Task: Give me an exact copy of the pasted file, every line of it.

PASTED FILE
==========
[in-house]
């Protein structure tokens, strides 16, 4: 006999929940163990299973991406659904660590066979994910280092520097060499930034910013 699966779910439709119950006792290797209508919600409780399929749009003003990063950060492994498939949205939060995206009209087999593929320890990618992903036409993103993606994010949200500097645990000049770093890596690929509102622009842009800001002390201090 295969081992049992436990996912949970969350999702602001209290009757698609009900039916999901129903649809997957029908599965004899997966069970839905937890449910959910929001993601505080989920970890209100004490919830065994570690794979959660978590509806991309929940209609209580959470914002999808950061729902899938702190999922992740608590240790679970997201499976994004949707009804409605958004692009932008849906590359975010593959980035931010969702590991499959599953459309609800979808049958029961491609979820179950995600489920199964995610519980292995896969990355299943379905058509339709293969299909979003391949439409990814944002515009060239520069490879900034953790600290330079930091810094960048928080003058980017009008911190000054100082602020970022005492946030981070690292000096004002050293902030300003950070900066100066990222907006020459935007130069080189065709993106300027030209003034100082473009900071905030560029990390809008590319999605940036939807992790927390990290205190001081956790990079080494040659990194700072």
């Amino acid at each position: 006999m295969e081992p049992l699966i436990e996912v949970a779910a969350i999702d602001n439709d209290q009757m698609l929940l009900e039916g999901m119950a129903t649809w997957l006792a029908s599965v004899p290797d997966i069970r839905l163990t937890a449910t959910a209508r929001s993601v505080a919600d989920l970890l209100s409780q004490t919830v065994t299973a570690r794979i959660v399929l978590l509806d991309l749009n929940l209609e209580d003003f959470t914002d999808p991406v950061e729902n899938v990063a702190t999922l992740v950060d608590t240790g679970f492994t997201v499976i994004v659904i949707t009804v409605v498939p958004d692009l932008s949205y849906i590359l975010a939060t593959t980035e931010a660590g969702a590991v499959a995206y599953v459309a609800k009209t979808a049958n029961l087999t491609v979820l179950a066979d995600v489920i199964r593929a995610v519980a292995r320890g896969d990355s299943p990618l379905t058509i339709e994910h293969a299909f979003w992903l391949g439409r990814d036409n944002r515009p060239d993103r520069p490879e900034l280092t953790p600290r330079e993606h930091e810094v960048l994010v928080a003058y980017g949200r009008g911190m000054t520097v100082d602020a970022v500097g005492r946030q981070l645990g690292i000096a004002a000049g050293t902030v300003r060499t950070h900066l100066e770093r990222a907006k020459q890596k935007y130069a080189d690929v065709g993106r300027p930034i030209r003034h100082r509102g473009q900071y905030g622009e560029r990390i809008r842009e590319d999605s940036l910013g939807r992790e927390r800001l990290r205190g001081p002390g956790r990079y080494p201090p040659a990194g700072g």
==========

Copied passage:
[in-house]
């Protein structure tokens, strides 16, 4: 006999929940163990299973991406659904660590066979994910280092520097060499930034910013 699966779910439709119950006792290797209508919600409780399929749009003003990063950060492994498939949205939060995206009209087999593929320890990618992903036409993103993606994010949200500097645990000049770093890596690929509102622009842009800001002390201090 295969081992049992436990996912949970969350999702602001209290009757698609009900039916999901129903649809997957029908599965004899997966069970839905937890449910959910929001993601505080989920970890209100004490919830065994570690794979959660978590509806991309929940209609209580959470914002999808950061729902899938702190999922992740608590240790679970997201499976994004949707009804409605958004692009932008849906590359975010593959980035931010969702590991499959599953459309609800979808049958029961491609979820179950995600489920199964995610519980292995896969990355299943379905058509339709293969299909979003391949439409990814944002515009060239520069490879900034953790600290330079930091810094960048928080003058980017009008911190000054100082602020970022005492946030981070690292000096004002050293902030300003950070900066100066990222907006020459935007130069080189065709993106300027030209003034100082473009900071905030560029990390809008590319999605940036939807992790927390990290205190001081956790990079080494040659990194700072």
């Amino acid at each position: 006999m295969e081992p049992l699966i436990e996912v949970a779910a969350i999702d602001n439709d209290q009757m698609l929940l009900e039916g999901m119950a129903t649809w997957l006792a029908s599965v004899p290797d997966i069970r839905l163990t937890a449910t959910a209508r929001s993601v505080a919600d989920l970890l209100s409780q004490t919830v065994t299973a570690r794979i959660v399929l978590l509806d991309l749009n929940l209609e209580d003003f959470t914002d999808p991406v950061e729902n899938v990063a702190t999922l992740v950060d608590t240790g679970f492994t997201v499976i994004v659904i949707t009804v409605v498939p958004d692009l932008s949205y849906i590359l975010a939060t593959t980035e931010a660590g969702a590991v499959a995206y599953v459309a609800k009209t979808a049958n029961l087999t491609v979820l179950a066979d995600v489920i199964r593929a995610v519980a292995r320890g896969d990355s299943p990618l379905t058509i339709e994910h293969a299909f979003w992903l391949g439409r990814d036409n944002r515009p060239d993103r520069p490879e900034l280092t953790p600290r330079e993606h930091e810094v960048l994010v928080a003058y980017g949200r009008g911190m000054t520097v100082d602020a970022v500097g005492r946030q981070l645990g690292i000096a004002a000049g050293t902030v300003r060499t950070h900066l100066e770093r990222a907006k020459q890596k935007y130069a080189d690929v065709g993106r300027p930034i030209r003034h100082r509102g473009q900071y905030g622009e560029r990390i809008r842009e590319d999605s940036l910013g939807r992790e927390r800001l990290r205190g001081p002390g956790r990079y080494p201090p040659a990194g700072g």